Large accelerated filer þ
 
Accelerated filer o
 
Non-accelerated filer o
(Do not check if a smaller reporting company)
 
Smaller reporting company o
 
Emerging growth company o
If an emerging growth company, indicate by check mark if the registrant has elected not to use the extended transition period for complying with any new or revised financial accounting standards provided pursuant to Section 13(a) of the Exchange Act. o
Indicate by check mark whether the registrant is a shell company (as defined in Rule 12b-2 of the Exchange Act).
Yes o No þ
The aggregate market value of voting and non-voting common stock held by non-affiliates of the registrant was $2,263,559,280 as of June 29, 2018, based upon the price at which such common stock was last sold on such date.
As of February 19, 2019, there was 38,203,956 shares of the registrant's common stock outstanding.

DOCUMENTS INCORPORATED BY REFERENCE
Part III of this Annual Report on Form 10-K incorporates information by reference from the registrant’s definitive proxy statement for its 2019 Annual Meeting of Stockholders (to be filed with the Commission under Regulation 14A no later than 120 days after the end of the registrant's fiscal year ended December 31, 2018).
 



ADVANCED ENERGY INDUSTRIES, INC.
FORM 10-K
TABLE OF CONTENTS
 
Page
 
 
 
 
 
 
 
 
 
 
 
 
 
 
 
 
 
 
 
 
 
 
 
 
 
 
 
 
 
 
 
 
 
 
 
 
 
 
 
 
 
 
 
 
 
 
 
 
 
 
EX-21.1
EX-23.1
EX-31.1
EX-31.2
EX-32.1
EX-32.2


2


PART I
Unless the context otherwise requires, as used in this Form 10-K, references to “Advanced Energy”, “the Company”, “we”, “us” or “our” refer to Advanced Energy Industries, Inc. and its consolidated subsidiaries.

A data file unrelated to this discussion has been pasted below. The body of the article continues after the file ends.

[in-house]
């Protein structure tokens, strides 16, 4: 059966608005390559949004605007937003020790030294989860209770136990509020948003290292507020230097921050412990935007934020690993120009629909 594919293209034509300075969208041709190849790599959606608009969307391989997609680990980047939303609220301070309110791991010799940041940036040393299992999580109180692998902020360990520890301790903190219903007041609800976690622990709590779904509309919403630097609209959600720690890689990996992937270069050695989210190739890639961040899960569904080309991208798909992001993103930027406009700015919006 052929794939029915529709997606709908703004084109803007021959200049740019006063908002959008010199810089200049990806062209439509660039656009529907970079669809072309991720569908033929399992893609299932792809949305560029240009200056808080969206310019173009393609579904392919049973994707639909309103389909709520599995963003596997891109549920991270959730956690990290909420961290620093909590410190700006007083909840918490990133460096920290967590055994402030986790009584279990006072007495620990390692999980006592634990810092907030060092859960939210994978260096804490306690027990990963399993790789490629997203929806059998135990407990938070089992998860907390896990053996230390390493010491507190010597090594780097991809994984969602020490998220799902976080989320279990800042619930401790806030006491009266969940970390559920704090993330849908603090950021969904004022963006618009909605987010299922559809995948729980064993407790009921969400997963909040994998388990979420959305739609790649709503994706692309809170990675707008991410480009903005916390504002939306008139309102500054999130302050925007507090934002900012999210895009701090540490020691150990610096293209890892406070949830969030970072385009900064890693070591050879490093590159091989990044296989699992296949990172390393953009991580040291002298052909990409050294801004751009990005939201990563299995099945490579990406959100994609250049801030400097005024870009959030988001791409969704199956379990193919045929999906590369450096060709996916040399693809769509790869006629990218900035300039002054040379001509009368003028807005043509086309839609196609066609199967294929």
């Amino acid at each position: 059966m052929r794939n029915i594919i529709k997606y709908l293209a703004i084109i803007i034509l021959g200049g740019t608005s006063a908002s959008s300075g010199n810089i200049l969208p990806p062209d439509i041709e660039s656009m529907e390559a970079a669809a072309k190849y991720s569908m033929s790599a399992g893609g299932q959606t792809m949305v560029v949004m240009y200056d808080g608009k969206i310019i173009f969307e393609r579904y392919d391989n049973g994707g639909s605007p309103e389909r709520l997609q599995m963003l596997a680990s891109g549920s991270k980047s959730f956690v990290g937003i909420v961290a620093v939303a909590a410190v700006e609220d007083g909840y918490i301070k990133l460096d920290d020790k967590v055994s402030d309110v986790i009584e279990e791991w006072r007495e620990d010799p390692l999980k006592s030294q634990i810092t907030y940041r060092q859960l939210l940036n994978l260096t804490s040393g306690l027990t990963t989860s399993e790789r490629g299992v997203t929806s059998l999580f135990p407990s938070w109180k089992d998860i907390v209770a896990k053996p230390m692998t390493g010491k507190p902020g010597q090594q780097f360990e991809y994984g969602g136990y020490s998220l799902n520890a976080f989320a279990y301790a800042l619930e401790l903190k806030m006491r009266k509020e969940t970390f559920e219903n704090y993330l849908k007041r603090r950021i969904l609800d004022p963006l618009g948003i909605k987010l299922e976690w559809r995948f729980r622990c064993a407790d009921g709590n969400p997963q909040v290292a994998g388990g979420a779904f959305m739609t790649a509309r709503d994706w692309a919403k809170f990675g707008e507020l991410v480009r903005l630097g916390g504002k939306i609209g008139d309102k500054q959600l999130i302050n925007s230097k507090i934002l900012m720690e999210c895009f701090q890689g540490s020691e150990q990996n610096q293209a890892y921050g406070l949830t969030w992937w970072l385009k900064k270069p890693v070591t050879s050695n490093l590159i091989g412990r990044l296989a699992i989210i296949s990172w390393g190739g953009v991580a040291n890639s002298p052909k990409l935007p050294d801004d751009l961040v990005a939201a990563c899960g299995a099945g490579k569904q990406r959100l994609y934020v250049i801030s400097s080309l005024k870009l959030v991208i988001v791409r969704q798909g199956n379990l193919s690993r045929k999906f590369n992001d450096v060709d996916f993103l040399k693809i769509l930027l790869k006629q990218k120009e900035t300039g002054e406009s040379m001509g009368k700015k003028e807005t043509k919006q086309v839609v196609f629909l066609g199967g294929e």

ITEM 1.
BUSINESS 
Overview
Advanced Energy provides highly-engineered, mission-critical, precision power conversion, measurement and control solutions to our global customers. We design, manufacture, sell and support precision power products that transform, refine, and modify the raw electrical power from the utility and convert it into various types of highly- controllable usable power that is predictable, repeatable and customizable. Our power solutions enable innovation in complex semiconductor and thin film plasma processes such as dry etch, strip, chemical and physical deposition, high and low voltage applications such as process control, analytical instrumentation and medical equipment, and in temperature-critical thermal applications such as material and chemical processing. We also supply related instrumentation products for advanced temperature measurement and control, electrostatic instrumentation products for test and measurement applications, and gas sensing and monitoring solutions for multiple industrial markets. Our network of global service support centers provides local repair and field service capability in key regions as well as provide upgrades and refurbishment services, and sales of used equipment to businesses that use our products.